The Saiber Construction Law Column: February 2024

The Saiber Construction Law Column: February 2024

March 8, 2024

Source: MetroBuilders' Construction Law Column

In the April 2023 OnSite issue, the Saiber Construction Law Column discussed a 2022 case in which the Supreme Court of Maryland held that a party who hires an independent contractor is generally not liable to an employee of that contractor for injuries caused by the contractor’s negligence in performing the work for which it was hired. A similar issue was recently addressed by the United States District Court for the District of New Jersey.

In Taveras v. Advance at Hoboken, LLC, et al., plaintiff, an employee of a subcontractor, sought to hold the general contractor liable for injuries he sustained at a construction jobsite when he fell from scaffolding that came undone and collapsed. Plaintiff argued that the contractor was liable because the scaffolding was defective. Plaintiff also argued that the contractor could owe a duty of care to a subcontractor’s employee if the contractor retained control over the manner or means of the work.

The court, however, found that there was no evidence presented by plaintiff to show that the contractor supplied the scaffolding which collapsed and caused plaintiff’s injuries. The court also found that while the general contractor performed supervisory work at the jobsite, the evidence presented showed that the subcontractor who employed plaintiff, not the contractor, determined how its employees would perform their assigned work. Thus, the court acknowledged that there are exceptions to the general rule that contractors are not liable to employees of an independent contractor, but found that those exceptions did not apply in Taveras.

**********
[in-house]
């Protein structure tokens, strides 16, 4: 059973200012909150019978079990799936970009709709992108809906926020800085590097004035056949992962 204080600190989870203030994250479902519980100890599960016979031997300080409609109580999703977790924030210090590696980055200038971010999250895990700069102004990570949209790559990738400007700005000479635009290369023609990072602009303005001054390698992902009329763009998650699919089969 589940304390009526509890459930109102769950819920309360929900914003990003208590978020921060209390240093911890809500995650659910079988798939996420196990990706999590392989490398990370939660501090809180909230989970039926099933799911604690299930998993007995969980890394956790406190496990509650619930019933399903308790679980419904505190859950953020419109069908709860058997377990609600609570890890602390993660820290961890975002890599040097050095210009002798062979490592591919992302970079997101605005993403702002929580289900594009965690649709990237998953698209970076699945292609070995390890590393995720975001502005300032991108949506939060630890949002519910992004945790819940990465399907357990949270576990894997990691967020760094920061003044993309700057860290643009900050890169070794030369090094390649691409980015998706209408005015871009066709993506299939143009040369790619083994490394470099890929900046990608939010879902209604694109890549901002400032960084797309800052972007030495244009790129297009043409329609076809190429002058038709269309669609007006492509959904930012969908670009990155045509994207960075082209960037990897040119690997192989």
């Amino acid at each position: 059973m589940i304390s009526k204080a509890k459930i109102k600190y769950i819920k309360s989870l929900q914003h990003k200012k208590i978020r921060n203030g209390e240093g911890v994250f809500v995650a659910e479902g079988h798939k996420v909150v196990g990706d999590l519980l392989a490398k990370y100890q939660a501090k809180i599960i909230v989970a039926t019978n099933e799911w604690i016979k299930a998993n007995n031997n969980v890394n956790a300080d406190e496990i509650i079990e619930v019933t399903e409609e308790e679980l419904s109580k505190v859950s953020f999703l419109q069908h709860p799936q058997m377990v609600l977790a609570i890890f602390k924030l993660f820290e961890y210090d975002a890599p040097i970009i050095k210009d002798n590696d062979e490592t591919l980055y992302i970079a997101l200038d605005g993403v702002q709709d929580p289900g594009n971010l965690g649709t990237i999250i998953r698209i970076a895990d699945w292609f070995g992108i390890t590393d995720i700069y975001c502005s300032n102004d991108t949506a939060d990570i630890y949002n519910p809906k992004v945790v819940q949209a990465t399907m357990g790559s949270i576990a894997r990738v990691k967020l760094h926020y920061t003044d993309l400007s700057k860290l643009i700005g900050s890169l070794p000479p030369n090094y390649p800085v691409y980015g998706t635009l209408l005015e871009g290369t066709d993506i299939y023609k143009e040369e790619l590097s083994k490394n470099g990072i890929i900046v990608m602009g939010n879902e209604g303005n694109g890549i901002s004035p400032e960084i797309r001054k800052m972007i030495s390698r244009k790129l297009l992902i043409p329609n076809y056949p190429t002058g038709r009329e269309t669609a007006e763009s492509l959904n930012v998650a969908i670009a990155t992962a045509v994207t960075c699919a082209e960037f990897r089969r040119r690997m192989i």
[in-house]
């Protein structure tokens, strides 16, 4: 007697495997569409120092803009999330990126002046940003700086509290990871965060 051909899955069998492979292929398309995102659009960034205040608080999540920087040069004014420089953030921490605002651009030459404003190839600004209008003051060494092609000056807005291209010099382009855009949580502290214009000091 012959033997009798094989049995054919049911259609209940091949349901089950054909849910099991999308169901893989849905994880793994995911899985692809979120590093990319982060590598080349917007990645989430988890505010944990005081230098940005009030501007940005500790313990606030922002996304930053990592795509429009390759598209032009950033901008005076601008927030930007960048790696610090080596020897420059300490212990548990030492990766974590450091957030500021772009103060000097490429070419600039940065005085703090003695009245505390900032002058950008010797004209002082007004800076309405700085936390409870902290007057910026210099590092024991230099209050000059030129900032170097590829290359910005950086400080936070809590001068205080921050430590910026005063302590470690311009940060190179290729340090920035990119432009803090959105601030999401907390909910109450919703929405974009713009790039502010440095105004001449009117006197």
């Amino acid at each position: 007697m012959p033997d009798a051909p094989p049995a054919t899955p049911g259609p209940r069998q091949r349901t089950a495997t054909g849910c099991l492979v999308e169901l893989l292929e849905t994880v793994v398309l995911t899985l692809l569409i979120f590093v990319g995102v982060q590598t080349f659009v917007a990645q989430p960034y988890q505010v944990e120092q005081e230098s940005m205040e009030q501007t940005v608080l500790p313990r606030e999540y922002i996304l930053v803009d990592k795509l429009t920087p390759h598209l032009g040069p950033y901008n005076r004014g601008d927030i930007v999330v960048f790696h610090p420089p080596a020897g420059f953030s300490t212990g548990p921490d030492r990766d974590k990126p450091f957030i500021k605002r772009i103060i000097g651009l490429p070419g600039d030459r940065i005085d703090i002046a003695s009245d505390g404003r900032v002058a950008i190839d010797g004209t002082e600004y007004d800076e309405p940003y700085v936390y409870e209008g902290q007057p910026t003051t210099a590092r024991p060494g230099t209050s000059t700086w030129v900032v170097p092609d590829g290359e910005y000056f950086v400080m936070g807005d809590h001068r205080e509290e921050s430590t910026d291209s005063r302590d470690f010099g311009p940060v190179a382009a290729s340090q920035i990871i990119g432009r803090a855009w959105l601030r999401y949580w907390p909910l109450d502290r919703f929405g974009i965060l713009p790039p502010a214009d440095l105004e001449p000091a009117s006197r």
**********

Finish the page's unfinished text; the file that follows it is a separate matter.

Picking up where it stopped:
Although parties in New Jersey who hire independent contractors are generally not responsible for any harm that occurs to the contractor’s employee as a result of the very work that the contractor was hired to perform, there are limited exceptions to that principal. Accordingly, general contractors should choose their subcontractors wisely and define with the subcontractor what it will be responsible for with regard to the work it will be performing and how that work will be performed.

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Each issue’s Saiber Construction Law Column will discuss a recent decision by New Jersey courts or courts from other states which may be of interest to people in the construction industry.

The information in each article is not intended to be legal advice and may not be used as legal advice. Legal advice must be tailored to the specific circumstances of each case. Every effort has been made to ensure this information is up-to-date. The article is not intended to be a full and exhaustive explanation of the law in any area, nor should it be used to replace the advice of your own legal counsel.

For any question relating to this article, please contact Robert B. Nussbaum, Esq. at Saiber LLC at

Link: The Saiber Construction Law Column: February 2024